A few weeks ago, someone came into the room and gave me a gift.  The gift was the quote for today.  That day was an example of my higher power giving me something that I needed.  The gift came from someone who was just visiting the area and I have never seen them again.

Everyone in recovery has people that love them.  I have many people that love me and want me to succeed in my recovery and life.  My early recovery was a struggle to hold on to things and relationships, not a recovery of myself.  When I heard this said, I reflected and realized that I was manipulating people around me to fear me to keep me.

As addicts we are all self-seeking and selfish people.  The world and the universe revolves around us.  When in our addiction, everything is viewed with those eyes.  Even in recovery it is hard not to view life with those eyes.  I think this selfishness feeds into the quote as well. Fear is a means of control and it is something I have had to let go.  Forcefully at first, but willingly now.

Love is a means of surrendering to our recovery and accepting what life brings to us.  Wanting to be loved is an affirmation that I am the best person I can be today and I am working towards better.  An affirmation that by working on myself, I am working towards being loved on life’s terms.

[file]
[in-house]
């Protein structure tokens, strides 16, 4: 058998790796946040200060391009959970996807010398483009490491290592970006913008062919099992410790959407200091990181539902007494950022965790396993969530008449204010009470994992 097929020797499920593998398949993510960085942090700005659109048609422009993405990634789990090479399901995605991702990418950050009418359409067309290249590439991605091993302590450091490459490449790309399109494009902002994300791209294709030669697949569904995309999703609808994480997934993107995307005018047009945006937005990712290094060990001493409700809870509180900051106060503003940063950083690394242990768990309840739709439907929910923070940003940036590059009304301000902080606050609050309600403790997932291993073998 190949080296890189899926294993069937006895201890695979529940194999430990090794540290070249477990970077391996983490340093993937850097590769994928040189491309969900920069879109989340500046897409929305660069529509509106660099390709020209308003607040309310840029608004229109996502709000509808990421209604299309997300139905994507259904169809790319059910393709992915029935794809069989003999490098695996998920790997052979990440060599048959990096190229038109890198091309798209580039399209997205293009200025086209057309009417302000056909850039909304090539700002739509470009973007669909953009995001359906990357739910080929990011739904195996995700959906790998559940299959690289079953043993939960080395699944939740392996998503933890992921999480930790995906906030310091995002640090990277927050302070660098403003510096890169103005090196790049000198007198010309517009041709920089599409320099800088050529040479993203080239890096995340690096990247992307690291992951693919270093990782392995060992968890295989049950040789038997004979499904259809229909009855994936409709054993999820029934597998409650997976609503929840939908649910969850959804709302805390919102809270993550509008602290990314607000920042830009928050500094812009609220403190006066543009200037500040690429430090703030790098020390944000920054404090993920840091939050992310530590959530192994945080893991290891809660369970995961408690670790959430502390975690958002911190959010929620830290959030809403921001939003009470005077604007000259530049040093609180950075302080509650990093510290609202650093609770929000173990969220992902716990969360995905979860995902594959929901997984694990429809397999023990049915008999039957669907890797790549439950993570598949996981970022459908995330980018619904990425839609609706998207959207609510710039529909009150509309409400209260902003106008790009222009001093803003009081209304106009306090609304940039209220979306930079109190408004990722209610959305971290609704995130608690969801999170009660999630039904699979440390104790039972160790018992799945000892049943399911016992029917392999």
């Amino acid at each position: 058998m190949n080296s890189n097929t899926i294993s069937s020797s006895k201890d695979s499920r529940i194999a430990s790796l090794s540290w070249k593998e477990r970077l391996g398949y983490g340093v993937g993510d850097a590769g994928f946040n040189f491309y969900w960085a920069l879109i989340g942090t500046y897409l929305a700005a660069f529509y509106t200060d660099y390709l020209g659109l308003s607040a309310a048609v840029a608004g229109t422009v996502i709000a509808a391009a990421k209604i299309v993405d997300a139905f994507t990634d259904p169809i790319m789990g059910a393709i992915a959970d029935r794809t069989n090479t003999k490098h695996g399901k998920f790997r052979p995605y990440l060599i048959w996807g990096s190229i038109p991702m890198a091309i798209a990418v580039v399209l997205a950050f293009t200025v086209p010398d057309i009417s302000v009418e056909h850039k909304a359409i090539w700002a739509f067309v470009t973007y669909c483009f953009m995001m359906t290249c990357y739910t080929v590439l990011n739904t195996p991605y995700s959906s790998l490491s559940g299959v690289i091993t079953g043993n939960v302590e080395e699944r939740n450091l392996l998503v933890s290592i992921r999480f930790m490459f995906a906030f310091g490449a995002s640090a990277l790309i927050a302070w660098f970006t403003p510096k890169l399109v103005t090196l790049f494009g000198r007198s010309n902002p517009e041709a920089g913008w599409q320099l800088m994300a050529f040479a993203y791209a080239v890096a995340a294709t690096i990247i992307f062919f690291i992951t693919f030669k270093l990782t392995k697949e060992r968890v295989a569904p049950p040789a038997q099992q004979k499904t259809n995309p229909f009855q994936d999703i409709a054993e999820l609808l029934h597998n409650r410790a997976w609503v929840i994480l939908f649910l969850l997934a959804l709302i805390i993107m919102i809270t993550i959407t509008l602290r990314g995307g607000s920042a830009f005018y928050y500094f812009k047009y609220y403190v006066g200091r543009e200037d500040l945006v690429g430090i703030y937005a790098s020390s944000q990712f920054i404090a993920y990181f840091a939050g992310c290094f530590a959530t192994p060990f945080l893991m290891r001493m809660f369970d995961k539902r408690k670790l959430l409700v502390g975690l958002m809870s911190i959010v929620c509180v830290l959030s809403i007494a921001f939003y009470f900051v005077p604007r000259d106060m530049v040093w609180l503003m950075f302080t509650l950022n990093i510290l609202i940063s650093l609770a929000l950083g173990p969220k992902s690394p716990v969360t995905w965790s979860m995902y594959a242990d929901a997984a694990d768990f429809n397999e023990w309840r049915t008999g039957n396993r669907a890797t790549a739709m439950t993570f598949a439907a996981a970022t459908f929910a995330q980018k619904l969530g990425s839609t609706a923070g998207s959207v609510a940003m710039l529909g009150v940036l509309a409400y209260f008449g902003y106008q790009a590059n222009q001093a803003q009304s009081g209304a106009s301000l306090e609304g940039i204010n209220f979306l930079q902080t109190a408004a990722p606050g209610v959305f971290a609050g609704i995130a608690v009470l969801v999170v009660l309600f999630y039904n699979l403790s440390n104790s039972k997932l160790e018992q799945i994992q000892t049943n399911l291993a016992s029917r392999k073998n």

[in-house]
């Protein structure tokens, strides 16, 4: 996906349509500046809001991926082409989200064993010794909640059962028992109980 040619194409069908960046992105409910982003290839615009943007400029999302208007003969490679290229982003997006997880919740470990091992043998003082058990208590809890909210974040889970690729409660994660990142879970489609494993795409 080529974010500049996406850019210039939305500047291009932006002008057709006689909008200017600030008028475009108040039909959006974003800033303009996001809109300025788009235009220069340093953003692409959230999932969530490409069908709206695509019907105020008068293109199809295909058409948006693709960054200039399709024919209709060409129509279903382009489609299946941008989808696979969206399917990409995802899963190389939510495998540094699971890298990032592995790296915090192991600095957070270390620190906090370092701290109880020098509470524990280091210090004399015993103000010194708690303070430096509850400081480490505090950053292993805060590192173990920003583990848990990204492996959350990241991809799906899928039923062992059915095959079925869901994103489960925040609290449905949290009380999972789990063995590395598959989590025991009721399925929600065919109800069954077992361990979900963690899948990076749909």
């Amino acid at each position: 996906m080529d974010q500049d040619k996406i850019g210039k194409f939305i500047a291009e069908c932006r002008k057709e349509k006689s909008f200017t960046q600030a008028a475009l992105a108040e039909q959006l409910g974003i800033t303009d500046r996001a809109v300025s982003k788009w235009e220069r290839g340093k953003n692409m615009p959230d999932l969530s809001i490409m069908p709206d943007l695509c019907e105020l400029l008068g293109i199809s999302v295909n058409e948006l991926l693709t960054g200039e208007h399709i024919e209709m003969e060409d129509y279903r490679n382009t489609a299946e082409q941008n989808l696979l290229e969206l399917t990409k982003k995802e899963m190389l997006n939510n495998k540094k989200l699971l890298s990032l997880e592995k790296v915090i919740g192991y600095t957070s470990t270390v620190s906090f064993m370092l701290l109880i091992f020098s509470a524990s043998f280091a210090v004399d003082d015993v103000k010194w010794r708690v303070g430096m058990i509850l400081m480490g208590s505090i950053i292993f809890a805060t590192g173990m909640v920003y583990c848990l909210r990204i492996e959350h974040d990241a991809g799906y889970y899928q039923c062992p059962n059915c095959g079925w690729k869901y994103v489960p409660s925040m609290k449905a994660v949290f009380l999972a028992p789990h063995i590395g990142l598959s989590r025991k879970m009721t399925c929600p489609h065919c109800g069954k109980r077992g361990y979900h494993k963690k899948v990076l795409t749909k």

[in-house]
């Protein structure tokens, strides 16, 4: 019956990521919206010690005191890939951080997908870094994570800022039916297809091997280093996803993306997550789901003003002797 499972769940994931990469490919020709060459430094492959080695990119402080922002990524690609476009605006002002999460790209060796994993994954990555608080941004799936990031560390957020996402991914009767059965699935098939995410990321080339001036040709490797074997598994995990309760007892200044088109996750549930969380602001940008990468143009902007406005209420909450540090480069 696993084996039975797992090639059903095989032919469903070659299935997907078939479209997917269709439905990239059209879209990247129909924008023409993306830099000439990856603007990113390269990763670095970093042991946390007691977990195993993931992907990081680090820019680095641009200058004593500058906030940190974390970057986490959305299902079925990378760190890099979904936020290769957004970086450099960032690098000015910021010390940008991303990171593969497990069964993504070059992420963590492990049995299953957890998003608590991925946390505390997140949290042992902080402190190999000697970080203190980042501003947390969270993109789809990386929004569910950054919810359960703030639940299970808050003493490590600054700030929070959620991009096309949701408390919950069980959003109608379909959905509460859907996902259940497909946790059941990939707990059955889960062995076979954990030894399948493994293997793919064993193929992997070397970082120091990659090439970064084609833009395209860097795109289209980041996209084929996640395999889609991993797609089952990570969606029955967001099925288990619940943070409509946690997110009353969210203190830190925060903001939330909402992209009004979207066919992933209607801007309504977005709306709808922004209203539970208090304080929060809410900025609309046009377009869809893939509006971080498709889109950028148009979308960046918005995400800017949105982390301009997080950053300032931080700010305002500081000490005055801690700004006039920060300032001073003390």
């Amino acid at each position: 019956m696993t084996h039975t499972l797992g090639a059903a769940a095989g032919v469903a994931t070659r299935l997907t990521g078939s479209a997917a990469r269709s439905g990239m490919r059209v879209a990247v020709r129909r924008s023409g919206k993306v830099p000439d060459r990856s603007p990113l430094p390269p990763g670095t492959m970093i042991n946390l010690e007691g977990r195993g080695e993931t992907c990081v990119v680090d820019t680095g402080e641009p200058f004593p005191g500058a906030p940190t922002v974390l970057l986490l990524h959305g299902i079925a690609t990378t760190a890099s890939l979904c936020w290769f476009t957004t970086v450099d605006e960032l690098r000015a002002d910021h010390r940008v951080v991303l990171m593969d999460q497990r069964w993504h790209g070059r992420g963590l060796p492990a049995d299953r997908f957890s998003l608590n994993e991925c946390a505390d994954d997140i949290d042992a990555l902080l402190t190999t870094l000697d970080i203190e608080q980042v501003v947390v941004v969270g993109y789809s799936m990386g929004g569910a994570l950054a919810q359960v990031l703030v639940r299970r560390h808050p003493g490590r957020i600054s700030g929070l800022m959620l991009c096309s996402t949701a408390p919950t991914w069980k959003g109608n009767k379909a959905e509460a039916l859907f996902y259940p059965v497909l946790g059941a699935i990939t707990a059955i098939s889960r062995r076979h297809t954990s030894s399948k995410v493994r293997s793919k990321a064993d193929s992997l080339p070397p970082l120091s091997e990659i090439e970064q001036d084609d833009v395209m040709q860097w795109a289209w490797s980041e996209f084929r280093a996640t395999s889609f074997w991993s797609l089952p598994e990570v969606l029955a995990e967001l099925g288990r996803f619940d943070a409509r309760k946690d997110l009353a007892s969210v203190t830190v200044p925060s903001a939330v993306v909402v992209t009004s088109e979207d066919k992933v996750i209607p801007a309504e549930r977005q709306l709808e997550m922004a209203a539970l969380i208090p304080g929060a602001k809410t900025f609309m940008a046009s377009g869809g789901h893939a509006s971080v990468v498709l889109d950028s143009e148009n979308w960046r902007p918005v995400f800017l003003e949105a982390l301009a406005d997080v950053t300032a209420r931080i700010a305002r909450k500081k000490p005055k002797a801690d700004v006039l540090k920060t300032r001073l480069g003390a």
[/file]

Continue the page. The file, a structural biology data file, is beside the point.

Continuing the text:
I spent a part of that meeting and after reflecting on the fear that I used.  Did I want to be:

  • feared that I will hurt those around me
  • feared that I will betray their trust
  • feared that I will give up on my own recovery and throw in the towel
  • feared that things and thoughts will overwhelm me
  • feared that I will relapse, do the wrong thing
  • feared that the dark thoughts will take over and never leave

I don’t want those things for the people that I love.  I know they will always have fear in their life about me.  I can’t control that.  I can’t control anyone’s feelings.  Therefore I can only control myself.  

I want to be loved.  Therefore I will do the things that make me better and love will come.  I can’t control love, but I can control my acts and my feelings.  I can go to meetings, work on my recovery, try to find my own light.  That is all I can do.

I also have to have acceptance that even if I do the right things, the things I want may not come to me.  I may want to be loved, but that love may not come to me.  That is where serenity comes into play.

Today I will do what I can to deserve love and not fear.  I will also accept that while I am worthy and deserving I can not control other’s feelings.  I will accept life on life’s terms and still be the best me.